Structurally,¬†Shakespeare‚Äôs Shrine¬†suffers from several chapters with overlapping, even recursive chronology. The best material appears late in the book: the fourth chapter, with its discussion of photographing the Birthplace, and the fifth, which takes the form of a Victorian guide book synthesising nineteenth-century advice on visitors‚Äô travel, accommodation, and itineraries around Stratford. This material, with its entertaining extracts from Victorian texts, and Thomas‚Äôs insightful commentary, is the heart of Shakespeare‚Äôs Shrine and should appear much sooner. Similarly, Thomas places the book‚Äôs justification in its conclusion, infusing the narrative with sudden, argumentative purpose just as it‚Äôs almost over. Given the subtitle, The Invention of Stratford-upon-Avon, the book might also have benefitted from a more holistic look at the five ‚ÄúShakespeare properties‚Äù (the Birthplace, Anne Hathaway‚Äôs cottage, Mary Arden‚Äôs house, Hall‚Äôs Croft, and New Place) and their changing presence in the tourist consciousness. The homes of Shakespeare‚Äôs wife and mother are mentioned, but only briefly: if the others were totally unknown, I‚Äôd like to know why.
It was disappointing not to hear more about Thomas‚Äôs personal engagement with the house, which (when touched on) was endearing: the enraptured eleven-year-old, enthralled by Shakespeare‚Äôs house, who cringes in embarrassment when her father loudly announces there‚Äôs ‚Äúprobably nothing ‚Äòoriginal‚Äô there‚Äù. As a tour guide, I remember such parent-child combinations being common; what‚Äôs unusual and refreshing is that Thomas carried her fascination, which ‚Äúwould not go away‚Äù, into an academic work. Academia constantly encourages scholars to disguise their emotional ties to the subjects of their work and to disclaim all affective response‚Äîeven though our hearts contribute to our scholarly obsessions just as much as our heads.
How did the Victorian rebranding influence the twenty-first century presentation of the house and what were the consequences of these Victorian decisions and assumptions for our experience as contemporary tourists? Thomas doesn’t say. She does rightly highlight the pedagogical purpose of the modern Shakespeare Birthplace Trust, which now has a formidable infrastructure of in-house and freelance practitioners, working with groups from around the world. If anything, though, she underestimates the pedagogical purpose that the house has always possessed; surprising, given her apt and memorable depiction of the house‚Äôs imperial potential as the ‚Äúepicentre of empire‚Äù.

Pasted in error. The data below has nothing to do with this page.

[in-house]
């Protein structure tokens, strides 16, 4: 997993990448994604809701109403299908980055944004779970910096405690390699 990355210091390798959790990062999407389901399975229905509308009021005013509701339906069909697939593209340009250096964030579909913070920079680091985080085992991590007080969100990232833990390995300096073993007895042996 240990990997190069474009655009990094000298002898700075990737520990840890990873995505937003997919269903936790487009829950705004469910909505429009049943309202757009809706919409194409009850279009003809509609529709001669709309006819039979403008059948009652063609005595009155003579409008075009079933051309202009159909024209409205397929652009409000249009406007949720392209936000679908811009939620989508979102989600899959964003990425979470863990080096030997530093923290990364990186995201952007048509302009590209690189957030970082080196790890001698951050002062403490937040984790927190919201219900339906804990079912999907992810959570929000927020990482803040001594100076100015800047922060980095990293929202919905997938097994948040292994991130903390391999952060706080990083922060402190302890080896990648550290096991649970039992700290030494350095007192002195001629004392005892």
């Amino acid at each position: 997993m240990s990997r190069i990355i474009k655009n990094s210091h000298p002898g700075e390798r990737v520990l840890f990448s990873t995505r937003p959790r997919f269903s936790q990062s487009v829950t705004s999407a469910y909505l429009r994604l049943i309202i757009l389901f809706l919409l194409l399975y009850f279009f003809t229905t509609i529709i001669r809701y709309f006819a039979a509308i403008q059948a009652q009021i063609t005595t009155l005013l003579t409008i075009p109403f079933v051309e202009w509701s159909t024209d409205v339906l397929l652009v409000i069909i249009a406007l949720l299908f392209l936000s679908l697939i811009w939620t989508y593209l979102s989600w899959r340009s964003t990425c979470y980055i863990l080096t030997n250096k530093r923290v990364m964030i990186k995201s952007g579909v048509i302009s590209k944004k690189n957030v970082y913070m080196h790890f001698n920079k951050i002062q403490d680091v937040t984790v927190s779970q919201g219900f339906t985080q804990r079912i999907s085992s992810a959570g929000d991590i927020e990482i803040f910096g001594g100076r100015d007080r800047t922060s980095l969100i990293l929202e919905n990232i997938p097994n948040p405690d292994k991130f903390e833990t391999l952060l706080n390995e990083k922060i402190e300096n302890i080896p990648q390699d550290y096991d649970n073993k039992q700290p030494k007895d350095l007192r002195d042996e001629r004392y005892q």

Instead, Thomas homogenises Shakespeare and his representation into a more nostalgic domestic myth. This works least well in her discussion of the Gower Memorial, a large bronze sculpture now situated in Stratford‚Äôs Bancroft Gardens, which depicts Shakespeare surrounded by Hamlet, Falstaff, Lady Macbeth, and Prince Hal. Far from contributing to a gentle, homely mythos of a truly English playwright, the memorial was sculpted from French nudes in Lord Gower‚Äôs Parisian studio, where he and his Italian assistant Luca Madrassi were visited by Sarah Bernhardt (who suggested the drapes on Lady Macbeth‚Äôs dress). When the memorial was finally unveiled in 1888, Gower‚Äôs friend (and probable lover) Oscar Wilde hailed it as an important work of avant-garde sculpture, praising the ‚Äúgreen-gold bronzes‚Äù to the Birmingham press. Wilde himself used Shakespeare to transgressive effect, notably in The Portrait of Mr W.H. (1889, a year after the sculpture), which emphasised the Sonnets‚Äô homoeroticism through the myth of a beautiful young actor; perhaps one resembling Gower‚Äôs epicene Prince Hal. Rather than dismantling critical assumptions about Shakespeare‚Äôs conservatism, Thomas uses the Gower interlude to reiterate a Victorian Shakespeare that upheld the status quo.